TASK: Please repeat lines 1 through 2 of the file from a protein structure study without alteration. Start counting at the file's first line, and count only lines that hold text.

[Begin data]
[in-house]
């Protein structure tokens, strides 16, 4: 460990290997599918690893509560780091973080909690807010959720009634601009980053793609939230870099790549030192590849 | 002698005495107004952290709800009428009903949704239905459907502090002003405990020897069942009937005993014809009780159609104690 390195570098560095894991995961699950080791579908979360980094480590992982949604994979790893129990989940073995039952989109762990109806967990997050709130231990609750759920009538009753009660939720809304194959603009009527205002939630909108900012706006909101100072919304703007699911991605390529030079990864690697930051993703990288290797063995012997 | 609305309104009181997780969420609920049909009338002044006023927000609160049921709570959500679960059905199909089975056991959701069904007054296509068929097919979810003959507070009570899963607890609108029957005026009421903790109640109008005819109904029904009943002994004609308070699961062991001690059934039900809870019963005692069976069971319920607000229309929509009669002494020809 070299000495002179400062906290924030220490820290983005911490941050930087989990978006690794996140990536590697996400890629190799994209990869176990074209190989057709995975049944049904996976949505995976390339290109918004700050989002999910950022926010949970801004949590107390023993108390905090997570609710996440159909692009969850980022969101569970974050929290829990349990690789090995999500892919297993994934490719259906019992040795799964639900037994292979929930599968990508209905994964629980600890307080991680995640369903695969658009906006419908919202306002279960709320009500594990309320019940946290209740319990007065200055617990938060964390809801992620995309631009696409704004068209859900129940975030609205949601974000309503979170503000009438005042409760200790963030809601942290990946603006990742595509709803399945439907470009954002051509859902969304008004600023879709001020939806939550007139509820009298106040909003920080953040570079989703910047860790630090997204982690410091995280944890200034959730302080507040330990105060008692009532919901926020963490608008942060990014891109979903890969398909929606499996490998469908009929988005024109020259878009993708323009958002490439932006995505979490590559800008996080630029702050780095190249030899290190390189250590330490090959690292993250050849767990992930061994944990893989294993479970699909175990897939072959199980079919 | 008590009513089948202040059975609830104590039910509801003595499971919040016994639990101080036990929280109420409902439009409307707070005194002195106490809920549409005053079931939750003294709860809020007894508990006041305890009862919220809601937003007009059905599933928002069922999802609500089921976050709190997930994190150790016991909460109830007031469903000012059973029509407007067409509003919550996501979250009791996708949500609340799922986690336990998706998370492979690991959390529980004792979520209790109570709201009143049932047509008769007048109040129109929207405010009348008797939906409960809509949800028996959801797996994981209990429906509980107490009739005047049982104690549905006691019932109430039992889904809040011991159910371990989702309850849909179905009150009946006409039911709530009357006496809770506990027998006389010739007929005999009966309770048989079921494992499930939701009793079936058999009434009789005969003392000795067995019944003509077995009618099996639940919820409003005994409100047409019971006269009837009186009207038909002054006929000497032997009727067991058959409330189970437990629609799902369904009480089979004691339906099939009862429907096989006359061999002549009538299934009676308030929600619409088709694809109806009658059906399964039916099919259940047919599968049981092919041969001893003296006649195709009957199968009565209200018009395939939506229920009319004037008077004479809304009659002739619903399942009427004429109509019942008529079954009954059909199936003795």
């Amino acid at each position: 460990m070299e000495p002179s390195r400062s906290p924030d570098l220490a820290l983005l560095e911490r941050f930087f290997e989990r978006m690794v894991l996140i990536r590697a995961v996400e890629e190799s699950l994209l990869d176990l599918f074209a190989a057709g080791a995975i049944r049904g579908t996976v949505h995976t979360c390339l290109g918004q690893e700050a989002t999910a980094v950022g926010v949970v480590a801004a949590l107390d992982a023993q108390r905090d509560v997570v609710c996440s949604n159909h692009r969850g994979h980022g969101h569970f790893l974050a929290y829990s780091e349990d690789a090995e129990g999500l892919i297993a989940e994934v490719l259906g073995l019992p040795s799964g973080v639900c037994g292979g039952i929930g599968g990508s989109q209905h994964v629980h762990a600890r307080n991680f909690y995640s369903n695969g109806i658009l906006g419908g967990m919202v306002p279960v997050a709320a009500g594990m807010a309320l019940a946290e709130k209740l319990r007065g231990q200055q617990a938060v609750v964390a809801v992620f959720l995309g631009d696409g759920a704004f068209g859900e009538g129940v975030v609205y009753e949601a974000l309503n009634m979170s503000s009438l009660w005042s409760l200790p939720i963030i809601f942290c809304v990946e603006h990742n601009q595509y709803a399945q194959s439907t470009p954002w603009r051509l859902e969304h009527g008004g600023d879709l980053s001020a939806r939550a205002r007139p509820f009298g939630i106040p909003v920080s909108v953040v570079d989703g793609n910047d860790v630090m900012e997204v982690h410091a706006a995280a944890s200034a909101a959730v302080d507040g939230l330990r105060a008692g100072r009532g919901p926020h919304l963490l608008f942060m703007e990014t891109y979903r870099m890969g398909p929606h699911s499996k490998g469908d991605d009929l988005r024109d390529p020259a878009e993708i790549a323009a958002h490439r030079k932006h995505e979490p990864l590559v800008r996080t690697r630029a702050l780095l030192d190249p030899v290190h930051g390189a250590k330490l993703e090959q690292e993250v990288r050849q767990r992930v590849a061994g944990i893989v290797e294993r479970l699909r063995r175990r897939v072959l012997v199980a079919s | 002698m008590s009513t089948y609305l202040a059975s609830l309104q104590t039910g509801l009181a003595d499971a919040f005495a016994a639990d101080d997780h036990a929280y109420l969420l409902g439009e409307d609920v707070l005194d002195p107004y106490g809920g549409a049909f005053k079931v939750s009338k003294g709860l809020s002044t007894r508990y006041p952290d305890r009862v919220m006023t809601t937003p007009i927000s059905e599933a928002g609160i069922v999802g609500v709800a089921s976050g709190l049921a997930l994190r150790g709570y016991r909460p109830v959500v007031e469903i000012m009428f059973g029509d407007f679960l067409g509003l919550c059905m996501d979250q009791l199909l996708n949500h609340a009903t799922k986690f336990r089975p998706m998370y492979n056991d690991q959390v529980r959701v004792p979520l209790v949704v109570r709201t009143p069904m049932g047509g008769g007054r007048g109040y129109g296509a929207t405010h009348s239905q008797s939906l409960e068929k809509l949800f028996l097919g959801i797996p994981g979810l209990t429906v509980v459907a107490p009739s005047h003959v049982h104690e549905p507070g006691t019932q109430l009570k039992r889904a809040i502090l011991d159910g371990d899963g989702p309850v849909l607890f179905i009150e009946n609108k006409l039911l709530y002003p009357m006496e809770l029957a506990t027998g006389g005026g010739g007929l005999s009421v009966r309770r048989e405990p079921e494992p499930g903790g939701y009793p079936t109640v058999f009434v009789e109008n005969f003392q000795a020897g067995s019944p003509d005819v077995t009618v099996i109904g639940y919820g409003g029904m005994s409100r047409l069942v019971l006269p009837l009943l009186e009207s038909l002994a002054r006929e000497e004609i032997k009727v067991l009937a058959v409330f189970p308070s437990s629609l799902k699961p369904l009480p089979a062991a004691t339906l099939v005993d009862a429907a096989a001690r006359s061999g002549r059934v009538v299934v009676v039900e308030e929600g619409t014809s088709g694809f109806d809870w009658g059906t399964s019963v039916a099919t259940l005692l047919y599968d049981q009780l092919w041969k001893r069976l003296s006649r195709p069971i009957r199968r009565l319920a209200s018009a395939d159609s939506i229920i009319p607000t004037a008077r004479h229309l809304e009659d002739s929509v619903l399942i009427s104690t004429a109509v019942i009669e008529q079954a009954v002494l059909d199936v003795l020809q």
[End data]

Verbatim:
[in-house]
């Protein structure tokens, strides 16, 4: 460990290997599918690893509560780091973080909690807010959720009634601009980053793609939230870099790549030192590849 | 002698005495107004952290709800009428009903949704239905459907502090002003405990020897069942009937005993014809009780159609104690 390195570098560095894991995961699950080791579908979360980094480590992982949604994979790893129990989940073995039952989109762990109806967990997050709130231990609750759920009538009753009660939720809304194959603009009527205002939630909108900012706006909101100072919304703007699911991605390529030079990864690697930051993703990288290797063995012997 | 609305309104009181997780969420609920049909009338002044006023927000609160049921709570959500679960059905199909089975056991959701069904007054296509068929097919979810003959507070009570899963607890609108029957005026009421903790109640109008005819109904029904009943002994004609308070699961062991001690059934039900809870019963005692069976069971319920607000229309929509009669002494020809 070299000495002179400062906290924030220490820290983005911490941050930087989990978006690794996140990536590697996400890629190799994209990869176990074209190989057709995975049944049904996976949505995976390339290109918004700050989002999910950022926010949970801004949590107390023993108390905090997570609710996440159909692009969850980022969101569970974050929290829990349990690789090995999500892919297993994934490719259906019992040795799964639900037994292979929930599968990508209905994964629980600890307080991680995640369903695969658009906006419908919202306002279960709320009500594990309320019940946290209740319990007065200055617990938060964390809801992620995309631009696409704004068209859900129940975030609205949601974000309503979170503000009438005042409760200790963030809601942290990946603006990742595509709803399945439907470009954002051509859902969304008004600023879709001020939806939550007139509820009298106040909003920080953040570079989703910047860790630090997204982690410091995280944890200034959730302080507040330990105060008692009532919901926020963490608008942060990014891109979903890969398909929606499996490998469908009929988005024109020259878009993708323009958002490439932006995505979490590559800008996080630029702050780095190249030899290190390189250590330490090959690292993250050849767990992930061994944990893989294993479970699909175990897939072959199980079919 | 008590009513089948202040059975609830104590039910509801003595499971919040016994639990101080036990929280109420409902439009409307707070005194002195106490809920549409005053079931939750003294709860809020007894508990006041305890009862919220809601937003007009059905599933928002069922999802609500089921976050709190997930994190150790016991909460109830007031469903000012059973029509407007067409509003919550996501979250009791996708949500609340799922986690336990998706998370492979690991959390529980004792979520209790109570709201009143049932047509008769007048109040129109929207405010009348008797939906409960809509949800028996959801797996994981209990429906509980107490009739005047049982104690549905006691019932109430039992889904809040011991159910371990989702309850849909179905009150009946006409039911709530009357006496809770506990027998006389010739007929005999009966309770048989079921494992499930939701009793079936058999009434009789005969003392000795067995019944003509077995009618099996639940919820409003005994409100047409019971006269009837009186009207038909002054006929000497032997009727067991058959409330189970437990629609799902369904009480089979004691339906099939009862429907096989006359061999002549009538299934009676308030929600619409088709694809109806009658059906399964039916099919259940047919599968049981092919041969001893003296006649195709009957199968009565209200018009395939939506229920009319004037008077004479809304009659002739619903399942009427004429109509019942008529079954009954059909199936003795």